>>> But when you have, say three ingredients in the house that you want to use, searching for a recipe online is a godsend. <<<

                                                              Eat Your Books is great for finding recipes in your own cookbooks that use ingredients you've got on hand.

                                                              1. re: CindyJ

                                                                I am sure you are correct. But I never thought to use it. I think for me it was a matter of an old dog and a new trick!

                                                                And quite a few of my books weren't indexed as well.

                                                            2. I love cookbooks - in fact I guess you could say I have a bit of an addiction for collecting them. I spend a lot of time in used bookstores browsing the cookbook sections for old vintage titles, and recently bought a ton of titles for $5 each at a wholesale liquidation store. It was like Christmas in, well, September for me!

                                                              Like others, I just find them pleasant to browse through, read, or get inspiration from the photographs. I like seeing a cohesive set of recipes presented together, to either teach me something about a cuisine I'm not familiar with, or to really get a sense of a chef's personality and viewpoint. That's hard to do with a google search for a recipe.

                                                              I do use recipes online, maybe 30% of the time when I can't find an appropriate recipe in one of my books - usually when I'm just looking for some way to use up a random assortment of ingredients in my fridge (ie, saying to myself "There has GOT to be a recipe somewhere for plums, pork chops and red wine...") Or like others said, when I just want a basic recipe for how to prepare a certain sauce, pastry, etc.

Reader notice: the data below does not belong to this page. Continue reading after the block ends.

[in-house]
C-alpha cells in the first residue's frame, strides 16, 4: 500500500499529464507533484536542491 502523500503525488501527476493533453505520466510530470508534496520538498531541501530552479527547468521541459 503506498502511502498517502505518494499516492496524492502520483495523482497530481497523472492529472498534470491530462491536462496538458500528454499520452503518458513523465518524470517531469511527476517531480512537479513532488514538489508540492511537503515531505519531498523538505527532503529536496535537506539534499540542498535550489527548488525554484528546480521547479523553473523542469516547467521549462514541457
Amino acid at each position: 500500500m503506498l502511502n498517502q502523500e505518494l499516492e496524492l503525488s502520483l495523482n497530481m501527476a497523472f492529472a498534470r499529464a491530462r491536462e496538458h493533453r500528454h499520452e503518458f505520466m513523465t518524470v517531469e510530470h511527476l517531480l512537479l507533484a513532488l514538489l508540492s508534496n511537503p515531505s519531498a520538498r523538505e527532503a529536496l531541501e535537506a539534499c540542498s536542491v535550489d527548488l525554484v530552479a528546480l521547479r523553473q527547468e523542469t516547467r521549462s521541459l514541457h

I will say I've been using my cookbooks a lot more for actually cooking now that the eatyourbooks.com website's database has grown substantially...I was skeptical about the site when it first launched but as of today about 66 of my 210 (or so) cookbooks are indexed there...and that's about 22,000 recipes that I can now search by ingredient, ethnicity, etc and it makes it a LOT easier to find the recipes I want. I've even started volunteering to index some of my books that I want to start using more, and it's a great way to become more familiar with them.

                                                              1. I'm like a few others in this thread where I've got a rather large collection of cookbooks (I've been collecting them since I was a kid). When I started seriously cooking, I kept notes on the recipes I tried. Nothing can replace those notes. I love looking back over some of them!

                                                                It's physically easier to take a tablet to the kitchen if you find a new recipe online. However, for those of us who don't own one and don't have the room on the counter for a laptop, it gets kind of redundant to copy out the online recipe in longhand then go into the kitchen and make it. Cookbooks, in that case, are still very much "in" (I don't have a working printer in case anyone's wondering, btw.)

                                                                1. In. I use cookbooks Waaay more than online resources. I have a small collection but there's usually a reason why I buy the cookbook. I.e. The Bread Baker's Apprentice, Brother Juniper bread book, and Beard on Bread... these are my go to for bread. Sure I could find 100+ recipes for oatmeal bread online, but why hunt and compare and hope, when I know I've got the best out there on my shelf?